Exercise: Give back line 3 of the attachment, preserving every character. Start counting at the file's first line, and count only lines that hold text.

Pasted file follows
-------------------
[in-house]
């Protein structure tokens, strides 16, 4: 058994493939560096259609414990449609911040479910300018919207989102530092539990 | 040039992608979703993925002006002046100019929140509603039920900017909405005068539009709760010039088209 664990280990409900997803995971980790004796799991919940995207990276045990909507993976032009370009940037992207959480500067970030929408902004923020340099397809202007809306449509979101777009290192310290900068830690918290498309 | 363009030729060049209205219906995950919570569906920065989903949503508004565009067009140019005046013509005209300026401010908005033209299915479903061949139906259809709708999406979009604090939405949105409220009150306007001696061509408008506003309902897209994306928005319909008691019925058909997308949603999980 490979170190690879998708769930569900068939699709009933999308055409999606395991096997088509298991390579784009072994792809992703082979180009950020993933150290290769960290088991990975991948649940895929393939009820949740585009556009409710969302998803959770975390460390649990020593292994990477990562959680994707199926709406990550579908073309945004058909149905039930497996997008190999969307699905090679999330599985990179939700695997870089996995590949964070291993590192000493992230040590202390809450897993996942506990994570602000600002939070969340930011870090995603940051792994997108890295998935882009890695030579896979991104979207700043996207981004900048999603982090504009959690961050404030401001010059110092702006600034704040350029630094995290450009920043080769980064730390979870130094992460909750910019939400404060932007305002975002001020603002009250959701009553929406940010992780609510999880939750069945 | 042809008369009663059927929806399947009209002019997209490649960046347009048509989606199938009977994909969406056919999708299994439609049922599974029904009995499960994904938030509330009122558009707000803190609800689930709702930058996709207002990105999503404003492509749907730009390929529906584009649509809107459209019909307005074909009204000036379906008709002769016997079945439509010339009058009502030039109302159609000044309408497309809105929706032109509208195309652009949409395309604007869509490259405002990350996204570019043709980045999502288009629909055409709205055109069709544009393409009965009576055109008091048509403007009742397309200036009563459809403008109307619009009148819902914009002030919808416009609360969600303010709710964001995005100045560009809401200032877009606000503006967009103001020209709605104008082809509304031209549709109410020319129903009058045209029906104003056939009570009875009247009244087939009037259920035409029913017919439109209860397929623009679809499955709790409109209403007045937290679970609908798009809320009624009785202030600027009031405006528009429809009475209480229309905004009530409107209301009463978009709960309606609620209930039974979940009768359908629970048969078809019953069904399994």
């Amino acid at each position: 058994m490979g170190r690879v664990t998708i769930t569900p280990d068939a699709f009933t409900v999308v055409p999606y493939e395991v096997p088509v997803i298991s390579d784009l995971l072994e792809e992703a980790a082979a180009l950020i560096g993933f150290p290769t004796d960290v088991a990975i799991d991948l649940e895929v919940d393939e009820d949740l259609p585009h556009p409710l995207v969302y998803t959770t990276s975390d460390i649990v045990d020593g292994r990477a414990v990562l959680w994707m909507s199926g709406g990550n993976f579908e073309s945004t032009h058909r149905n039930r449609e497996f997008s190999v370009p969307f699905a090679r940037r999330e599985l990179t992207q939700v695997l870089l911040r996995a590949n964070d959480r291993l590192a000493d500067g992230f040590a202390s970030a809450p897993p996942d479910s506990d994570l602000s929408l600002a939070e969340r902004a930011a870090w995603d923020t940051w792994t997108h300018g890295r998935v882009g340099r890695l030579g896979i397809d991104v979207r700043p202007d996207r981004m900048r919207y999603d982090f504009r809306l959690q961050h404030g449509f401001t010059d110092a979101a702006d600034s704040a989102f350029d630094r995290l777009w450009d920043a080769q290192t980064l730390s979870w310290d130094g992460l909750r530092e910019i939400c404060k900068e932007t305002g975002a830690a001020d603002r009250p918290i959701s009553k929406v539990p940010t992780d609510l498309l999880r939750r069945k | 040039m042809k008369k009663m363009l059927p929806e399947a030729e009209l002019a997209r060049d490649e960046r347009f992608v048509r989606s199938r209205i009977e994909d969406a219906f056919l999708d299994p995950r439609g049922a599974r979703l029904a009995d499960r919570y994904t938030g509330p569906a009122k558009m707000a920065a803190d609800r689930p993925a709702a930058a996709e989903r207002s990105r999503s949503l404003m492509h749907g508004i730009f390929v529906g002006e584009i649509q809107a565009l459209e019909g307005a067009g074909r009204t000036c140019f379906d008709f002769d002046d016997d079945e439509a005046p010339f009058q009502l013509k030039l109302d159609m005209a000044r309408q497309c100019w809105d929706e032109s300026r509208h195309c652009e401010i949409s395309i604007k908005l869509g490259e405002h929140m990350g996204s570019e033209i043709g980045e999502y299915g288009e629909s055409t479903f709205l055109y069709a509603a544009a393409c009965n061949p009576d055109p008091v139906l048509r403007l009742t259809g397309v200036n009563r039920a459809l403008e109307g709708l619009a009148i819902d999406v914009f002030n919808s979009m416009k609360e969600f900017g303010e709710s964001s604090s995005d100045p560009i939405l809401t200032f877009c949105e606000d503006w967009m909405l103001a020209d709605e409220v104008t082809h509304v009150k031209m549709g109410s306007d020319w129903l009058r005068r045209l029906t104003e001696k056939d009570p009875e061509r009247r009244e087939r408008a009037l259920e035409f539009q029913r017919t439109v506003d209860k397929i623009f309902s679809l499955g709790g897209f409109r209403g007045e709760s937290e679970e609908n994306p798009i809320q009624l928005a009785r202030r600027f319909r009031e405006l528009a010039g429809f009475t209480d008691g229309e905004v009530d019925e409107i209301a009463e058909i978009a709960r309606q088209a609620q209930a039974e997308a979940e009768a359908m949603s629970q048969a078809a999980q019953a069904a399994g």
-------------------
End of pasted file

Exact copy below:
């Amino acid at each position: 058994m490979g170190r690879v664990t998708i769930t569900p280990d068939a699709f009933t409900v999308v055409p999606y493939e395991v096997p088509v997803i298991s390579d784009l995971l072994e792809e992703a980790a082979a180009l950020i560096g993933f150290p290769t004796d960290v088991a990975i799991d991948l649940e895929v919940d393939e009820d949740l259609p585009h556009p409710l995207v969302y998803t959770t990276s975390d460390i649990v045990d020593g292994r990477a414990v990562l959680w994707m909507s199926g709406g990550n993976f579908e073309s945004t032009h058909r149905n039930r449609e497996f997008s190999v370009p969307f699905a090679r940037r999330e599985l990179t992207q939700v695997l870089l911040r996995a590949n964070d959480r291993l590192a000493d500067g992230f040590a202390s970030a809450p897993p996942d479910s506990d994570l602000s929408l600002a939070e969340r902004a930011a870090w995603d923020t940051w792994t997108h300018g890295r998935v882009g340099r890695l030579g896979i397809d991104v979207r700043p202007d996207r981004m900048r919207y999603d982090f504009r809306l959690q961050h404030g449509f401001t010059d110092a979101a702006d600034s704040a989102f350029d630094r995290l777009w450009d920043a080769q290192t980064l730390s979870w310290d130094g992460l909750r530092e910019i939400c404060k900068e932007t305002g975002a830690a001020d603002r009250p918290i959701s009553k929406v539990p940010t992780d609510l498309l999880r939750r069945k | 040039m042809k008369k009663m363009l059927p929806e399947a030729e009209l002019a997209r060049d490649e960046r347009f992608v048509r989606s199938r209205i009977e994909d969406a219906f056919l999708d299994p995950r439609g049922a599974r979703l029904a009995d499960r919570y994904t938030g509330p569906a009122k558009m707000a920065a803190d609800r689930p993925a709702a930058a996709e989903r207002s990105r999503s949503l404003m492509h749907g508004i730009f390929v529906g002006e584009i649509q809107a565009l459209e019909g307005a067009g074909r009204t000036c140019f379906d008709f002769d002046d016997d079945e439509a005046p010339f009058q009502l013509k030039l109302d159609m005209a000044r309408q497309c100019w809105d929706e032109s300026r509208h195309c652009e401010i949409s395309i604007k908005l869509g490259e405002h929140m990350g996204s570019e033209i043709g980045e999502y299915g288009e629909s055409t479903f709205l055109y069709a509603a544009a393409c009965n061949p009576d055109p008091v139906l048509r403007l009742t259809g397309v200036n009563r039920a459809l403008e109307g709708l619009a009148i819902d999406v914009f002030n919808s979009m416009k609360e969600f900017g303010e709710s964001s604090s995005d100045p560009i939405l809401t200032f877009c949105e606000d503006w967009m909405l103001a020209d709605e409220v104008t082809h509304v009150k031209m549709g109410s306007d020319w129903l009058r005068r045209l029906t104003e001696k056939d009570p009875e061509r009247r009244e087939r408008a009037l259920e035409f539009q029913r017919t439109v506003d209860k397929i623009f309902s679809l499955g709790g897209f409109r209403g007045e709760s937290e679970e609908n994306p798009i809320q009624l928005a009785r202030r600027f319909r009031e405006l528009a010039g429809f009475t209480d008691g229309e905004v009530d019925e409107i209301a009463e058909i978009a709960r309606q088209a609620q209930a039974e997308a979940e009768a359908m949603s629970q048969a078809a999980q019953a069904a399994g």